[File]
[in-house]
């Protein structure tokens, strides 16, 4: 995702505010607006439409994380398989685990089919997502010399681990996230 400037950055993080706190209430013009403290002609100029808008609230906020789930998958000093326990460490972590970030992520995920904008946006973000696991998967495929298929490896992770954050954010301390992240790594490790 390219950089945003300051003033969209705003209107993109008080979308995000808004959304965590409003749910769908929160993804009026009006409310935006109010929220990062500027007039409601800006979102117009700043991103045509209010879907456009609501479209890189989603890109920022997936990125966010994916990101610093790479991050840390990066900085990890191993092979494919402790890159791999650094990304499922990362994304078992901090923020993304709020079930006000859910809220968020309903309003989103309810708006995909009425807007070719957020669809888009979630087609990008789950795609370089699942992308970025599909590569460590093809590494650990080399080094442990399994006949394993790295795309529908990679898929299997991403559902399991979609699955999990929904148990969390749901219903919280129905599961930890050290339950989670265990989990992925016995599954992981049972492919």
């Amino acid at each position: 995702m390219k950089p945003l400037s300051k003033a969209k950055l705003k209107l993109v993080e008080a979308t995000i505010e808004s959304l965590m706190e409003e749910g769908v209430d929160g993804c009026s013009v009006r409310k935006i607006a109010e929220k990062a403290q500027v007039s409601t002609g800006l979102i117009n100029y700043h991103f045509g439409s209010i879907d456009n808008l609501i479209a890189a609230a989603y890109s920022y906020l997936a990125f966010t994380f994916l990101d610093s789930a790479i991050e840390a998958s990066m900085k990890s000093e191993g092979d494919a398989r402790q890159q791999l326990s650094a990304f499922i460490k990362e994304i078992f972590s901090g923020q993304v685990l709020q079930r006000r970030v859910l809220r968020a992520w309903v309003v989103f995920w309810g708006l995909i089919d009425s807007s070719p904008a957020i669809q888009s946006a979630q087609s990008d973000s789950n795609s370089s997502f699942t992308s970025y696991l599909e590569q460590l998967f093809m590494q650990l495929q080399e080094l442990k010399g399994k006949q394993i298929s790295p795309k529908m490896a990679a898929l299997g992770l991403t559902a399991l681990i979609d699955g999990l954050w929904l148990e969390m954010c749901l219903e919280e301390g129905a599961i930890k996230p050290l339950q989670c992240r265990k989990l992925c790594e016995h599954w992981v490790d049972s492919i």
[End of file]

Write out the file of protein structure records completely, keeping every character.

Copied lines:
[in-house]
């Protein structure tokens, strides 16, 4: 995702505010607006439409994380398989685990089919997502010399681990996230 400037950055993080706190209430013009403290002609100029808008609230906020789930998958000093326990460490972590970030992520995920904008946006973000696991998967495929298929490896992770954050954010301390992240790594490790 390219950089945003300051003033969209705003209107993109008080979308995000808004959304965590409003749910769908929160993804009026009006409310935006109010929220990062500027007039409601800006979102117009700043991103045509209010879907456009609501479209890189989603890109920022997936990125966010994916990101610093790479991050840390990066900085990890191993092979494919402790890159791999650094990304499922990362994304078992901090923020993304709020079930006000859910809220968020309903309003989103309810708006995909009425807007070719957020669809888009979630087609990008789950795609370089699942992308970025599909590569460590093809590494650990080399080094442990399994006949394993790295795309529908990679898929299997991403559902399991979609699955999990929904148990969390749901219903919280129905599961930890050290339950989670265990989990992925016995599954992981049972492919």
């Amino acid at each position: 995702m390219k950089p945003l400037s300051k003033a969209k950055l705003k209107l993109v993080e008080a979308t995000i505010e808004s959304l965590m706190e409003e749910g769908v209430d929160g993804c009026s013009v009006r409310k935006i607006a109010e929220k990062a403290q500027v007039s409601t002609g800006l979102i117009n100029y700043h991103f045509g439409s209010i879907d456009n808008l609501i479209a890189a609230a989603y890109s920022y906020l997936a990125f966010t994380f994916l990101d610093s789930a790479i991050e840390a998958s990066m900085k990890s000093e191993g092979d494919a398989r402790q890159q791999l326990s650094a990304f499922i460490k990362e994304i078992f972590s901090g923020q993304v685990l709020q079930r006000r970030v859910l809220r968020a992520w309903v309003v989103f995920w309810g708006l995909i089919d009425s807007s070719p904008a957020i669809q888009s946006a979630q087609s990008d973000s789950n795609s370089s997502f699942t992308s970025y696991l599909e590569q460590l998967f093809m590494q650990l495929q080399e080094l442990k010399g399994k006949q394993i298929s790295p795309k529908m490896a990679a898929l299997g992770l991403t559902a399991l681990i979609d699955g999990l954050w929904l148990e969390m954010c749901l219903e919280e301390g129905a599961i930890k996230p050290l339950q989670c992240r265990k989990l992925c790594e016995h599954w992981v490790d049972s492919i």